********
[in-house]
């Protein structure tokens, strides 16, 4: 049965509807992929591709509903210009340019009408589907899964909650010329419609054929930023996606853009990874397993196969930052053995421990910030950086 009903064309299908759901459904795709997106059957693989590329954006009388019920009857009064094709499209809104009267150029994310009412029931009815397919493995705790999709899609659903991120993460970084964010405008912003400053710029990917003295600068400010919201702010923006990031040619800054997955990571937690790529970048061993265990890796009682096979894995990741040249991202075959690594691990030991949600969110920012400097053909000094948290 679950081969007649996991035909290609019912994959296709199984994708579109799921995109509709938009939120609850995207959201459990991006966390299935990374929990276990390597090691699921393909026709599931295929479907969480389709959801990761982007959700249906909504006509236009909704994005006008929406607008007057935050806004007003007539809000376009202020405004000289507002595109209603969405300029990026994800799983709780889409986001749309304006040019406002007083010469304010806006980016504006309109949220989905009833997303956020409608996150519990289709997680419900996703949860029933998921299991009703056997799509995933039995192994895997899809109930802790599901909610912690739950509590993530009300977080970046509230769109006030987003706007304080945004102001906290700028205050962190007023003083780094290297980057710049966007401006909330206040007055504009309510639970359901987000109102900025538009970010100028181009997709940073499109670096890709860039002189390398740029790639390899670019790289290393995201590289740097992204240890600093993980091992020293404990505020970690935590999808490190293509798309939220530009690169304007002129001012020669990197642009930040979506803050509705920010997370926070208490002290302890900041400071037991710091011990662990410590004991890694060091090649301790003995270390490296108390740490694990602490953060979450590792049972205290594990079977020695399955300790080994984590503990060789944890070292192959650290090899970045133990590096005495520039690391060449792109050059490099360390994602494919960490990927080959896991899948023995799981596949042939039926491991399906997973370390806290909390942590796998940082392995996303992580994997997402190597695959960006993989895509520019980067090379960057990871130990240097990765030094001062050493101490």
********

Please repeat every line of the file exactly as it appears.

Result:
[in-house]
């Protein structure tokens, strides 16, 4: 049965509807992929591709509903210009340019009408589907899964909650010329419609054929930023996606853009990874397993196969930052053995421990910030950086 009903064309299908759901459904795709997106059957693989590329954006009388019920009857009064094709499209809104009267150029994310009412029931009815397919493995705790999709899609659903991120993460970084964010405008912003400053710029990917003295600068400010919201702010923006990031040619800054997955990571937690790529970048061993265990890796009682096979894995990741040249991202075959690594691990030991949600969110920012400097053909000094948290 679950081969007649996991035909290609019912994959296709199984994708579109799921995109509709938009939120609850995207959201459990991006966390299935990374929990276990390597090691699921393909026709599931295929479907969480389709959801990761982007959700249906909504006509236009909704994005006008929406607008007057935050806004007003007539809000376009202020405004000289507002595109209603969405300029990026994800799983709780889409986001749309304006040019406002007083010469304010806006980016504006309109949220989905009833997303956020409608996150519990289709997680419900996703949860029933998921299991009703056997799509995933039995192994895997899809109930802790599901909610912690739950509590993530009300977080970046509230769109006030987003706007304080945004102001906290700028205050962190007023003083780094290297980057710049966007401006909330206040007055504009309510639970359901987000109102900025538009970010100028181009997709940073499109670096890709860039002189390398740029790639390899670019790289290393995201590289740097992204240890600093993980091992020293404990505020970690935590999808490190293509798309939220530009690169304007002129001012020669990197642009930040979506803050509705920010997370926070208490002290302890900041400071037991710091011990662990410590004991890694060091090649301790003995270390490296108390740490694990602490953060979450590792049972205290594990079977020695399955300790080994984590503990060789944890070292192959650290090899970045133990590096005495520039690391060449792109050059490099360390994602494919960490990927080959896991899948023995799981596949042939039926491991399906997973370390806290909390942590796998940082392995996303992580994997997402190597695959960006993989895509520019980067090379960057990871130990240097990765030094001062050493101490």